Influence of Individual Phylogenies

Tables 2 and 3 show the relative levels of evolutionary distinctiveness among sites when each of the 18 phylogenies is excluded from the analysis. It shows that some sites consistently have high levels of evolutionary distinctiveness, some have consistently lower levels, whereas some others show intermediate values and their ranking positions are more sensitive to the inclusion of any one phylogeny.

The sum of absolute difference in ranks when each of phylogeny was dropped synthetize this result (Figs. 6 and 7). It shows that several phylogenies contribute to site's ranking, refuting the hypothesis that site's ranking could be highly influenced by phylogenies with more species, or by a subset of phylogenies with more widespread species.

Fig. 2 Summed Ws values. The main figure shows the values standardized (= divided) by the number of phylogenies present at the site. The numbers on top of each bar give the number of species and phylogenies (in brackets and italics) at each site. The small figure at the bottom shows the non-standardized values

Fig. 3 Summed site scores for species on top and second ranks. The main figures shows the values standardized (= divided) by the number of phylogenies present at the site. The numbers on top of each bar give the number of scoring species and phylogenies (in brackets and italics) at each site. The small figure at the bottom shows the non-standardized values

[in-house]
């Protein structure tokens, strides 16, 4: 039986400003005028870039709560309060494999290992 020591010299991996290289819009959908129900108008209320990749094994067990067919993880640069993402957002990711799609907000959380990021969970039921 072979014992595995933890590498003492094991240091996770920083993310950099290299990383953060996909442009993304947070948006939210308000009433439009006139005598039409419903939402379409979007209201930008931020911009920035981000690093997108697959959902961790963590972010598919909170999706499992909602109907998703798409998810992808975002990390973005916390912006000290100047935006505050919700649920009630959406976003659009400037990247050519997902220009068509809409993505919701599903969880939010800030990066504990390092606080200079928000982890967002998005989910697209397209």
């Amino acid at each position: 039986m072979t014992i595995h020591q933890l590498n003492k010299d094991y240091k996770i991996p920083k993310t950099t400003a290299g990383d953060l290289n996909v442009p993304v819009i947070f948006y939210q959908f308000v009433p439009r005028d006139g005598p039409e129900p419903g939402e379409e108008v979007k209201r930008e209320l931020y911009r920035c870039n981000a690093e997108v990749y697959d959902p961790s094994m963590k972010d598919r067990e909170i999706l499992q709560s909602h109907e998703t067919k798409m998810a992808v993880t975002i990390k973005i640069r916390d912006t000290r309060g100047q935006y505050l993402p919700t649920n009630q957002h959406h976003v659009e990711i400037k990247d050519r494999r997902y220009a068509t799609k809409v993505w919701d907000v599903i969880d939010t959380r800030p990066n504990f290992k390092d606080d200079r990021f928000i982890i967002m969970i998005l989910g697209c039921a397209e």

Fig. 4 Over 80 % of the variation in the sites' Ws sums is explained by species richness (upper figure part). There is still a strong relationship between species richness and the WS sums when standardised by the number of phylogenies, suggesting that species rich sites also have more species with high WS values (lower figure part)

Fig. 5 A little over 50 % of the variation in the sites' top and second top scores is explained by species richness (upper figure part). There is also still a dependency between species richness and the site scores when these are standardised by the number of phylogenies, suggesting that species rich sites also have more species with high WS values (lower figure part)

Table 2 Site ranks (based Ws sum) if a given phylogeny is dropped

Values in red and bold are 'real' drops, i.e. the dropped phylogeny was indeed present at the site. A: ranks based on standardised values. B: ranks based on not standardised values. For a key to the phylogenies see Table 1

Table 3 Site ranks (based on Ws ranks) if a given phylogeny is dropped

Values in red and bold are 'real' drops, i.e. the dropped phylogeny was indeed present at the site. A: ranks based on standardised values. B: ranks based on not standardised values. For a key to the phylogenies see caption Table 1

Fig. 6 Sum over all sites of absolute differences in site ranks (based on Ws sum) if the phylogeny (x axis) is dropped. The main figures shows the values standardised (= divided) by the number of phylogenies present at the site when a phylogeny is dropped. The small figure at the bottom shows the nonstandardised values

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